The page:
COVID-19 Death Data and Resources
NCHS is responding to Coronavirus Disease 2019 (COVID-19) with new resources to help monitor and report deaths from COVID-19.
Below please find our latest provisional death counts, guidance for filling out death certificates for deaths due to COVID-19, and other important alerts and information.
For guidance on completing death certificates, including Guidance for Certifying Deaths Due to Coronavirus Disease 2019 (COVID–19)pdf icon, please visit the Reporting and Coding Deaths Due to COVID-19 page.Learn more
- Coronavirus Disease (COVID-19) and Pregnancy pdf icon[PDF – 136 KB]
Pregnancy characteristics and birth outcomes that may be directly or indirectly related to COVID-19
- New Guidance for Placement of the ICD-10 code for COVID-19 (U07.1) in NCHS’ standard cause-of-death tabulation lists pdf icon[PDF – 198 KB]
Announcement detailing where COVID-19 death data will be found in NCHS mortality tables
- New Video Guidance for Certification of COVID-19 Deaths and Updated COVID-19 Coding Rules pdf icon[PDF – 114 KB]
Announcement with new resources and information on certifying and coding COVID-19 on death certificates
- Estimates of Excess Deaths Related to COVID-19 pdf icon[PDF – 110 KB]
Announcement about available data on excess deaths
- New Releases: Final Guidance and Provisional Death Counts pdf icon[PDF – 113 KB]
Announcement for final reporting guidance and data available on deaths due to COVID-19
- Notification of new ICD code introduced for COVID-19 pdf icon[PDF – 150 KB]
Questions and answers about coding COVID-19 on death certificates
- Preliminary Guidance for Certifying COVID-19 Deaths pdf icon[PDF – 171 KB]
Preliminary information for reporting deaths due to COVID-19
Provisional death counts deliver the most complete and accurate picture of lives lost to COVID-19. They are based on death certificates, which are the most reliable source of data and contain information not available anywhere else, including comorbid conditions, race and ethnicity, and place of death.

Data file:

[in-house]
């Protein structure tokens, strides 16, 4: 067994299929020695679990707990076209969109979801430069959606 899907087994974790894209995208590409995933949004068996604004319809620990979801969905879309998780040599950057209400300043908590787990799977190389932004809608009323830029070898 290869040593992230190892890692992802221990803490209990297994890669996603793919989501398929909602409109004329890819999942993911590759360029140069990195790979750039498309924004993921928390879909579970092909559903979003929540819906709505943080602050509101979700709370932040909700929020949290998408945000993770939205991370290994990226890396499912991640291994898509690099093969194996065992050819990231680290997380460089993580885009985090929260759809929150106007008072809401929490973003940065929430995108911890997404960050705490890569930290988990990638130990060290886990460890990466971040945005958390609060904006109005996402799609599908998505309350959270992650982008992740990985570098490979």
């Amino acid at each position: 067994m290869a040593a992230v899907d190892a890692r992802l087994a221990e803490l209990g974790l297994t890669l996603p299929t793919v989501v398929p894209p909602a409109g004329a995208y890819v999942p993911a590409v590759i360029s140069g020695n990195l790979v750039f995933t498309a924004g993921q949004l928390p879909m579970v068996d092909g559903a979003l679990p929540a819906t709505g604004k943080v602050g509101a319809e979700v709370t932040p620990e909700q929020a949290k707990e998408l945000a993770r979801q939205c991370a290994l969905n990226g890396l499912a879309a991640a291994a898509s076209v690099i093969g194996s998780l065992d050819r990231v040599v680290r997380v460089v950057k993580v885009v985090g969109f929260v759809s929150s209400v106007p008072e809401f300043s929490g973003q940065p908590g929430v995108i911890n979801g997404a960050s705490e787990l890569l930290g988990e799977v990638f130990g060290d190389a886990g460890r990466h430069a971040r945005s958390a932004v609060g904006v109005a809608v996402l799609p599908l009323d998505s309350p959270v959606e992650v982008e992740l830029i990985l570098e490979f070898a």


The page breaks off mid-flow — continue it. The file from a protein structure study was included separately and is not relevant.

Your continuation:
How it Works
The National Center for Health Statistics (NCHS) uses incoming data from death certificates to produce provisional COVID-19 death counts. These include deaths occurring within the 50 states and the District of Columbia.
NCHS also provides summaries that examine deaths in specific categories and in greater geographic detail, such as deaths by county and by race and Hispanic origin.
COVID-19 deaths are identified using a new ICD–10 code. When COVID-19 is reported as a cause of death – or when it is listed as a “probable” or “presumed” cause — the death is coded as U07.1. This can include cases with or without laboratory confirmation.
Why These Numbers are Different
Provisional death counts may not match counts from other sources, such as media reports or numbers from county health departments. Counts by NCHS often track 1–2 weeks behind other data.
- Death certificates take time to be completed. There are many steps to filling out and submitting a death certificate. Waiting for test results can create additional delays.
- States report at different rates. Currently, 63% of all U.S. deaths are reported within 10 days of the date of death, but there is significant variation between states.
- It takes extra time to code COVID-19 deaths. While 80% of deaths are electronically processed and coded by NCHS within minutes, most deaths from COVID-19 must be coded by a person, which takes an average of 7 days.
- Other reporting systems use different definitions or methods for counting deaths.
Things to know about the data